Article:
Scotland and the sustainable development goals: a national review to drive action

This review provides a statement of our pre-COVID-19 ambition on driving progress towards the United Nations Sustainable Development Goals in Scotland. It brings together evidence, actions and stories of how we are making progress to meet the Goals.

15 Life on Land

  • Environment

Enhancing and protecting Scotland’s biodiversity and ensuring the health of its environment is critical in the fight against climate change and ensuring the environmental, social and economic benefits they bring for future generations. Biodiversity sustains our lives and is at the core of what makes Scotland so distinctive. The wildlife, habitats and other forms of nature in Scotland are valuable in their own right, as well as the ways in which they support and sustain people. Increasing understanding of how nature sustains us, and the connections between biodiversity, healthy ecosystem functioning and wider benefits to individuals and society is vital to facilitate protection of Scotland’s environment.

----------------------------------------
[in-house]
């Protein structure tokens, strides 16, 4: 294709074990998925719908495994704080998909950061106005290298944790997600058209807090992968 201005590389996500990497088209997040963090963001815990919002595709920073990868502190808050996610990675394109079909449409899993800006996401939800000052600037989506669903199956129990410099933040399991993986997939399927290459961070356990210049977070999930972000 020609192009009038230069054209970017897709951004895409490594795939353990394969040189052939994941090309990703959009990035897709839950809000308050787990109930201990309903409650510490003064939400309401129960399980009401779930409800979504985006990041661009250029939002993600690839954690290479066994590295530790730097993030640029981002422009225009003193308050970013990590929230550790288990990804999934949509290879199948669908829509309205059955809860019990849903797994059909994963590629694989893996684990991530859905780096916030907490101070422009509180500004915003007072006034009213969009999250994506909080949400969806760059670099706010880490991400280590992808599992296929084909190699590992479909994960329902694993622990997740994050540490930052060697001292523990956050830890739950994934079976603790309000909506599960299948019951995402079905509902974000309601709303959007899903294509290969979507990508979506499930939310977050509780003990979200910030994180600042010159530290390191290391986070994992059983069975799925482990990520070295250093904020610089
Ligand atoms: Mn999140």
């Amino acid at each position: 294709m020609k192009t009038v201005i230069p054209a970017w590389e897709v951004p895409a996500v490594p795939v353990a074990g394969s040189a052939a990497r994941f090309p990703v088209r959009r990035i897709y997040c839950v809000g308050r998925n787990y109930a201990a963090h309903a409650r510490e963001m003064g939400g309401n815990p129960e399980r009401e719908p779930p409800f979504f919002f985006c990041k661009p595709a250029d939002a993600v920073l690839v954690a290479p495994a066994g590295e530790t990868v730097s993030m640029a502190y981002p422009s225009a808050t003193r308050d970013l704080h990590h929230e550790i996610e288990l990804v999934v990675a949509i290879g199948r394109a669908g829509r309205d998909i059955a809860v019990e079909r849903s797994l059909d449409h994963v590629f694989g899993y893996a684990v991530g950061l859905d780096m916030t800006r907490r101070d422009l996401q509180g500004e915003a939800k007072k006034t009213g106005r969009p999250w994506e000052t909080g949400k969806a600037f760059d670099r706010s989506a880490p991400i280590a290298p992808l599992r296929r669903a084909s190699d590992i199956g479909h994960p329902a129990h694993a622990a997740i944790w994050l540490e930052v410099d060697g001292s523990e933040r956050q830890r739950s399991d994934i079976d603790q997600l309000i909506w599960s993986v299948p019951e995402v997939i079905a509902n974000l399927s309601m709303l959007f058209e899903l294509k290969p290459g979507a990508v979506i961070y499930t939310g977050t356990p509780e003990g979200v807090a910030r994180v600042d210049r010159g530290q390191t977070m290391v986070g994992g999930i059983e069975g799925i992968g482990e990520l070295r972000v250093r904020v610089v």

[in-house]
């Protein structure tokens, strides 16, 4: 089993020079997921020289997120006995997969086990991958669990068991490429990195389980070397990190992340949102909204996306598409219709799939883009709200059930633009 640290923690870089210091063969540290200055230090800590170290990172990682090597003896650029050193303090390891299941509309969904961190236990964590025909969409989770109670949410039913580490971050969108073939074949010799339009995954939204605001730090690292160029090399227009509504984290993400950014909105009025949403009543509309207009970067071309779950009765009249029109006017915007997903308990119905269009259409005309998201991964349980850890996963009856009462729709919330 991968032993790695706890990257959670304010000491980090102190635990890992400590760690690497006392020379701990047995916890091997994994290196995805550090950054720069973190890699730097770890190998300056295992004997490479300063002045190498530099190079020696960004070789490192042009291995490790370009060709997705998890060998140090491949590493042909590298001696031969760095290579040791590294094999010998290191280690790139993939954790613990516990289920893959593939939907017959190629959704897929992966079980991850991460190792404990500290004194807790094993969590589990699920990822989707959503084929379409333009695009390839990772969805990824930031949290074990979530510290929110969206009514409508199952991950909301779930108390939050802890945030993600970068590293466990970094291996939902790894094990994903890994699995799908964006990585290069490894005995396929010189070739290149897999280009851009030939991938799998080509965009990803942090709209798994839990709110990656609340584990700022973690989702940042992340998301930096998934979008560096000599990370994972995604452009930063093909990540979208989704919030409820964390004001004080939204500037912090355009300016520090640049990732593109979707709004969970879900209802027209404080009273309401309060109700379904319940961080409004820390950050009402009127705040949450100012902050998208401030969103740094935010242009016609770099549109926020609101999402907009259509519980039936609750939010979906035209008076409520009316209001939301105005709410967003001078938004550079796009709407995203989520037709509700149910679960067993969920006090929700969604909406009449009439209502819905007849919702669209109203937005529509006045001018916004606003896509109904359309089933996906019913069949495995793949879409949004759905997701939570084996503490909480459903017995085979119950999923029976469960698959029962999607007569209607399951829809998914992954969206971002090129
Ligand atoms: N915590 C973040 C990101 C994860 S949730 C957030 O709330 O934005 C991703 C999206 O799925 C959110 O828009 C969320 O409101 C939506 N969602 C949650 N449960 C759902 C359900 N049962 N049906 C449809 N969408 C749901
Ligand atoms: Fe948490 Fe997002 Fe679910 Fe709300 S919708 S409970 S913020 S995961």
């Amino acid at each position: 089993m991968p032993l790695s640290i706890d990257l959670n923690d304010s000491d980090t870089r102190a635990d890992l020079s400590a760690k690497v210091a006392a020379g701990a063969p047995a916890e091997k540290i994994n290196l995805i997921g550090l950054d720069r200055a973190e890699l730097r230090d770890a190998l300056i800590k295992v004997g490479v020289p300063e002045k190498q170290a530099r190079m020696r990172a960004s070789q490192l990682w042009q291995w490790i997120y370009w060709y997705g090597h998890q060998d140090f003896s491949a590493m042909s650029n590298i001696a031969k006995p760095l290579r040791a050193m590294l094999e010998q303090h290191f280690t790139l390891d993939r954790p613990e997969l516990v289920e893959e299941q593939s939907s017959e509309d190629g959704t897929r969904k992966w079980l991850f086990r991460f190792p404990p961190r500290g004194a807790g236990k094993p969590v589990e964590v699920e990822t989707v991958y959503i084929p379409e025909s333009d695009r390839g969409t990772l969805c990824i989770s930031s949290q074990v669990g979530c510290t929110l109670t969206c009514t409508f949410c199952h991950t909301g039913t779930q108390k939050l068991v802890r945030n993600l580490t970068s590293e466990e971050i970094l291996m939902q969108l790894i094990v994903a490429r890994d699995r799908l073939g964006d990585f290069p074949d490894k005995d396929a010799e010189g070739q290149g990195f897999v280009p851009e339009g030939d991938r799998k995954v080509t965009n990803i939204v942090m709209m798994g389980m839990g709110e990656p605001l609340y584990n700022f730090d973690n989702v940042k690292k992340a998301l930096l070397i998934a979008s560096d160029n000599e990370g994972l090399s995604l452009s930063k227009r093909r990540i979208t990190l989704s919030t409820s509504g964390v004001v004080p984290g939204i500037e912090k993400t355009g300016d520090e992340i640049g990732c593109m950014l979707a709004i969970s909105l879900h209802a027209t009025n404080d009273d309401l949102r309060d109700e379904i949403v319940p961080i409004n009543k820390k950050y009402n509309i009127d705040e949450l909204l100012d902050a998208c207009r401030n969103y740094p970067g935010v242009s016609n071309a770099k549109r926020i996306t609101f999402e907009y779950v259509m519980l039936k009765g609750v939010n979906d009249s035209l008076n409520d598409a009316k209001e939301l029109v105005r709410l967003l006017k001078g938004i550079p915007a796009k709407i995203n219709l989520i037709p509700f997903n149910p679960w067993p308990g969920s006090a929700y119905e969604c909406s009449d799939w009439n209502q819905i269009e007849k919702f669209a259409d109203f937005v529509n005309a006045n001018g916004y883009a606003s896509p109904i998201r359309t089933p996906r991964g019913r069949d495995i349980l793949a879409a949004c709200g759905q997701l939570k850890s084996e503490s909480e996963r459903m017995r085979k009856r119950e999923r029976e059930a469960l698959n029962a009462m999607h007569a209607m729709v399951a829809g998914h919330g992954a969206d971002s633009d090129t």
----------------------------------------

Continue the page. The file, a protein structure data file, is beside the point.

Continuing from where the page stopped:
Biodiversity plays an essential role in meeting the Scottish Government’s vision of a smart, sustainable and successful Scotland, and lies at the heart of our economic strategy. Our natural environment plays a vital role in the prosperity of Scotland and in our national identity. Biodiversity supports our tourism, farming, forestry, aquaculture and fishing industries, and is crucial to attracting investment and marketing of our food and drink. Our urban green spaces vastly contribute to our health and wellbeing.

Scotland’s Land Use Strategy 2016 – 2021 (targets 15.3, 15.5 and 15.9)

Scotland’s first Land Use Strategy (LUS) 2016-2021 was a step change in the Scottish Government’s approach to land use, adopting the ecosystems approach defined by the Convention on Biological Diversity. The first Strategy provided a policy agenda for all land in Scotland and set out a direction of travel towards a more integrated and strategic approach to land use. It recognised the benefits we all derive from land, including underpinning our economic prosperity, assisting with measures to both mitigate and adapt to climate change and the need to ensure a sustainable future for our land. Decisions about the way land is managed are important to balance pressures on ecosystem services due to climate change. The increasing complexity of land related matters in Scotland is recognised and the second LUS deals with the key issues which we believe would impact upon Scotland during the five years from 2016 - 2021.